It was probably inevitable that my next colour post would feature blue. After all, I’ve done red and yellow, so blue – as the remaining primary colour – would logically be next. But I’m also, unusually for me, knitting in blue.
I was persuaded to buy some Summer Tweed – a silk/cotton mix – at a Rowan workshop on colour knitting, when everyone agreed it suited me despite the fact that blue, like yellow, is a colour I hardly ever wear. Of course there’s blue in the stash – there’s everything in the stash – and this did have to mature there for eighteen months before I could face it. But I like it now.
I’ve been thinking about why I was so reluctant, given that blue is supposedly calming, relaxing, harmonious and even represents intellectualism, according to one (possibly demented) symbolism dictionary. Perhaps it’s because it can also be cold, clinical and associated with authority? It can be a politically loaded colour too – just like red – except blue denotes conservatism in many countries, though liberalism in the US.
(As an idiom it’s just as varied – being blue is being sad in English-speaking countries, but drunk in German; if you are very afraid or angry in French, your fear or anger are blue.)
Of course, it’s the classic seaside colour.
Blue sky, blue sea, blue boats, blue shutters.
Want to suggest summer holidays? Stencil blue seashells everywhere, despite the fact that most aren’t actually blue. Some, of course, are:
and their colour can be surprisingly intense when isolated.
From Brittany to the Aegean, blue paintwork is a striking feature of seaside decor and imagery – and has been, for ages. It’s a very common colour, for example, in Minoan decoration on Crete and elsewhere, and the success of Minoan civilization was based on the sea and maritime trade.
These dolphins come from the amazing site of Akrotiri on Santorini, buried in the great volcanic eruption which caused enormous devastation to the eastern Mediterranean in the Bronze Age. Blue, blue, blue – it was everywhere in the Minoan world, and the colour of the sea was also used in clothing.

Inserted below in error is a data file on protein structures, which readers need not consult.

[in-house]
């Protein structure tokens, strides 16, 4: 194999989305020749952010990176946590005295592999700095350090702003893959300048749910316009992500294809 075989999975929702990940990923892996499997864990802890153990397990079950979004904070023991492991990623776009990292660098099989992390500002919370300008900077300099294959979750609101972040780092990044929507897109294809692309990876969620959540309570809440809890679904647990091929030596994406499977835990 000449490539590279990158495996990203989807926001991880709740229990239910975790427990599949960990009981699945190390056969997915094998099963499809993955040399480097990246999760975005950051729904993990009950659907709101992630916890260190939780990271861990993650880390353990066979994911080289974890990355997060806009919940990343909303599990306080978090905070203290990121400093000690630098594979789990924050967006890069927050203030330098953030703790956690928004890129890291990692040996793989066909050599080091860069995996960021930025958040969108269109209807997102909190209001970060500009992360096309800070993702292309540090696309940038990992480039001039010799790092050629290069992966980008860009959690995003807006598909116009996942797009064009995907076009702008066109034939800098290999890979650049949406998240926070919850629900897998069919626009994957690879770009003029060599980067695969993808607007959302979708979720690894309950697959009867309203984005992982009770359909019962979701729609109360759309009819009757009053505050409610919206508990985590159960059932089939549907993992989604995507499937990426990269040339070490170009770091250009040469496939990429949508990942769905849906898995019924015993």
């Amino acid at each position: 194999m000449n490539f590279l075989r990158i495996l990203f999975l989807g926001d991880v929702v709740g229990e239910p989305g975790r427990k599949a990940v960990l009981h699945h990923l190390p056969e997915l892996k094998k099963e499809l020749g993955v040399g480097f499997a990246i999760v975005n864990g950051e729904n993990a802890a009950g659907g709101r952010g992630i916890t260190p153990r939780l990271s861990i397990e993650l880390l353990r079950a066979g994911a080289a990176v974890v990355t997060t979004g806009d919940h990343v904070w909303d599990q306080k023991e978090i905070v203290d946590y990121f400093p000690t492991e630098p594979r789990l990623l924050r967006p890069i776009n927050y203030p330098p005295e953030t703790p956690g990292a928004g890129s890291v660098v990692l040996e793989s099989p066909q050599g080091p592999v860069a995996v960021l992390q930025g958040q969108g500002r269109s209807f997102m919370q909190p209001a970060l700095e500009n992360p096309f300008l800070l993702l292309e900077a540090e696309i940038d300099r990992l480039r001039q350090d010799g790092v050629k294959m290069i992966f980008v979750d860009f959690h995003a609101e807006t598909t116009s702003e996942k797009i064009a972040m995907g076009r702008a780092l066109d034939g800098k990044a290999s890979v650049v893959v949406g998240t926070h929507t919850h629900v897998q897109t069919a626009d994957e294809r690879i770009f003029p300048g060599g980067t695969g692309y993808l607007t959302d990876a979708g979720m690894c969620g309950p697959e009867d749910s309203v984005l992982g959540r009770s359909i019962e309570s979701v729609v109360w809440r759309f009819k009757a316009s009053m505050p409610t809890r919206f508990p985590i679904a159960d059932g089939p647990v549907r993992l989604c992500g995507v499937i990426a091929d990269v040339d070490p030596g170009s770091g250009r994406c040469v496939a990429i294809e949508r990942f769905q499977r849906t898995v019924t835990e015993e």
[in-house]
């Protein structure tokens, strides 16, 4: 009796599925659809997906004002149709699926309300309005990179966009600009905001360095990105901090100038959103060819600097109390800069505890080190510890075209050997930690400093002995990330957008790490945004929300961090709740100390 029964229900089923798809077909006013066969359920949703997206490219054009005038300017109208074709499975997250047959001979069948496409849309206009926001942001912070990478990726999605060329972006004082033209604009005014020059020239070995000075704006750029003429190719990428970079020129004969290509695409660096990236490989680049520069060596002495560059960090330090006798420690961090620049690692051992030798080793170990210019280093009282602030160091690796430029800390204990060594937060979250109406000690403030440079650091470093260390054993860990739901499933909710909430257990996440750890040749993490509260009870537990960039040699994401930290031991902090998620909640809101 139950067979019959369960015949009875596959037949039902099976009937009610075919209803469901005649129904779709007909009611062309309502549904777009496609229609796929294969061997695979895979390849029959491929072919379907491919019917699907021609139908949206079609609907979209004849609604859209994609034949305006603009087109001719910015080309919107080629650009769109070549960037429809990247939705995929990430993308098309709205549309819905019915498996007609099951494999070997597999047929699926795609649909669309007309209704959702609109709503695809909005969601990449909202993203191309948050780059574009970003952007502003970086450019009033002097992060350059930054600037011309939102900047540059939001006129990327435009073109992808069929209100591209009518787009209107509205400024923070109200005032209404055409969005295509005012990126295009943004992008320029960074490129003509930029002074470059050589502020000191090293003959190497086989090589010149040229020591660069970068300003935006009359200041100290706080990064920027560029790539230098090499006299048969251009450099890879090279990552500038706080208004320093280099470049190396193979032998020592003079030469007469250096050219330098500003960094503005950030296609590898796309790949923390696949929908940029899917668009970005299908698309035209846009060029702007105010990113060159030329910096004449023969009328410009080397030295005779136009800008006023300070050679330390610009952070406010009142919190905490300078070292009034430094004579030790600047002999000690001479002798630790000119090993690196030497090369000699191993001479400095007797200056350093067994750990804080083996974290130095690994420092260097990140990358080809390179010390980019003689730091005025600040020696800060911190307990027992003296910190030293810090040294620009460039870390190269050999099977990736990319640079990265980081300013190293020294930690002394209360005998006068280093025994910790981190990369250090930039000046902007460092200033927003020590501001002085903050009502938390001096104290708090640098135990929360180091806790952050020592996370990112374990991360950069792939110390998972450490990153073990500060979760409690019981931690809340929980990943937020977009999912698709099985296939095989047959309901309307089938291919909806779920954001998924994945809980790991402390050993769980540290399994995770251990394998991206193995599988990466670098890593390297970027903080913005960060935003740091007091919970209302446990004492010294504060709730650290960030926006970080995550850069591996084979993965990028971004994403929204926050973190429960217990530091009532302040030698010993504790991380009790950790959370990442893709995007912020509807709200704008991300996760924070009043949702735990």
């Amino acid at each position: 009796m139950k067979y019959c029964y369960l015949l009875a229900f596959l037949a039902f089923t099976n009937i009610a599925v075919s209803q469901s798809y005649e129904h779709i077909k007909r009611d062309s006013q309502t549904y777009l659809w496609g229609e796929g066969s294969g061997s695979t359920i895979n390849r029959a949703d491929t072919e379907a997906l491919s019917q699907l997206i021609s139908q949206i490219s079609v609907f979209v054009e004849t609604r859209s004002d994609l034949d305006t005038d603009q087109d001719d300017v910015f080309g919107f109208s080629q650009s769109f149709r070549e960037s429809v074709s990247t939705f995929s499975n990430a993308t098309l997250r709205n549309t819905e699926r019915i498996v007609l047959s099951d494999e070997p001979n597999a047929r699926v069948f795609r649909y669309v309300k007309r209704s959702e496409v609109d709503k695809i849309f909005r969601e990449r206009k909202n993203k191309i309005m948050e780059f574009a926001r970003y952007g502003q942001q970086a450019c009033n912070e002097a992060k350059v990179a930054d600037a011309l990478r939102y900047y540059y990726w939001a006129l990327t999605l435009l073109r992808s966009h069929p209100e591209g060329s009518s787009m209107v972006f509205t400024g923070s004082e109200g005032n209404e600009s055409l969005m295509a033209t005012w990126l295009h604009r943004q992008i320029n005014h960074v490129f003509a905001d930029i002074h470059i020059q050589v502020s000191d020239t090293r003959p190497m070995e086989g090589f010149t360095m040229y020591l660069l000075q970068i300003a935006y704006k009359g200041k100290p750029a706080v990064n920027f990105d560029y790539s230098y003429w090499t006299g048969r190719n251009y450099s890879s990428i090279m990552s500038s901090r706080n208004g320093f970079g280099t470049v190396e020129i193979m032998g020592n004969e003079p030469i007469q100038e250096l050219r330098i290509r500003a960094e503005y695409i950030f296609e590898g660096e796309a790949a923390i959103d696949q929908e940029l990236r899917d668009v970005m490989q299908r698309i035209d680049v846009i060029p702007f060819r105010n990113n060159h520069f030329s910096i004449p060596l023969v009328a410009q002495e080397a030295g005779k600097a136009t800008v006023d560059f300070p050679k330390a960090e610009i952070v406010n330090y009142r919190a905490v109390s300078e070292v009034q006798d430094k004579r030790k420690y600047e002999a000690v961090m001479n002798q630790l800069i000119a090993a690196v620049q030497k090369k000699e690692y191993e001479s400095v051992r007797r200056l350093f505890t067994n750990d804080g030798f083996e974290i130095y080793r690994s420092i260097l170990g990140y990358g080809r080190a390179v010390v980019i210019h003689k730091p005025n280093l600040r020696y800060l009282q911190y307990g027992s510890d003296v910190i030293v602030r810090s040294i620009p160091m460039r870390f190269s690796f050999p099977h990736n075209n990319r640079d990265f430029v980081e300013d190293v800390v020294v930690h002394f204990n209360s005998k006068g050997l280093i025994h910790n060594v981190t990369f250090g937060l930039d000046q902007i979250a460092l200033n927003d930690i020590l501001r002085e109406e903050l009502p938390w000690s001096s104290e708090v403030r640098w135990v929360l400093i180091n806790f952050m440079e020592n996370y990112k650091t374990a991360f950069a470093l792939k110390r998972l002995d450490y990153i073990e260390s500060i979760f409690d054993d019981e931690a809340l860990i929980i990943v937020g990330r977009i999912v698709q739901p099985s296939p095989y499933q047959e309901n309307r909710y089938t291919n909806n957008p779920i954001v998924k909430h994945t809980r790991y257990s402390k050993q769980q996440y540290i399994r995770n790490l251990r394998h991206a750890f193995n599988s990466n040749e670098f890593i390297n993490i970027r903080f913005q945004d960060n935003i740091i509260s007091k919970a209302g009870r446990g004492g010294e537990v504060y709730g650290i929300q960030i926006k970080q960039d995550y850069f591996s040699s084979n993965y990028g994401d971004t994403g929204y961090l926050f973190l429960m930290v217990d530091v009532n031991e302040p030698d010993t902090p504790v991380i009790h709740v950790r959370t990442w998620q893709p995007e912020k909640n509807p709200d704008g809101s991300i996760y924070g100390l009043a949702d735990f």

Away from the sky and the sea, there are plenty of blue flowers, from wild ones like bluebells, speedwells and alkanet to the more cultivated splendour of agapanthus:
But the most famous plants associated with the colour blue are not actually blue when they flower. Woad flowers are yellow, and indigo’s are bronze; the leaves are the source of the chemical which gives the colour. The same chemical – indican – is involved in both plants and has other sources too; indigo (with which I am planning to experiment this summer) isn’t the only one, despite the name given to the active agent.
As far as Europe is concerned, woad has historically been more significant. Woad seeds have been reported from Neolithic sites in France (c.3000 BCE) and it was probably woad which coloured the blue threads in the Iron Age twills found in the salt mines at Halstatt in Germany. It’s thought that woad probably originated in south-east Europe or Russia; the fact that it had spread to France as a cultivated plant by the Neolithic indicates that it must have been in regular use much earlier.
Woad, of course, was what the Romans said the Britons used to stain their bodies, making them look like ghosts and frightening off invaders.
(Personally, I am considering trying this look in the supermarket; I think it would work in terms of scaring people, and could well repel invasion.)
In the Middle Ages, blue from woad was referred to as ‘blue gold’ in France – weight for weight, it cost the same as the metal. A thriving trade grew up as other countries began exporting woad from the Toulouse area, shipping it through Bordeaux, and the trade’s importance lasted for centuries. But all this changed when mass-produced indigo became available, though woad was often used to aid fermentation in indigo dye baths. There was just a greater concentration of indican in indigo leaves, and woad rather faded from view.
Except, that is, in natural dyeing – oh, and in the role-playing and re-enactment industry. I am trying not to think about Mel Gibson in Braveheart – ergh…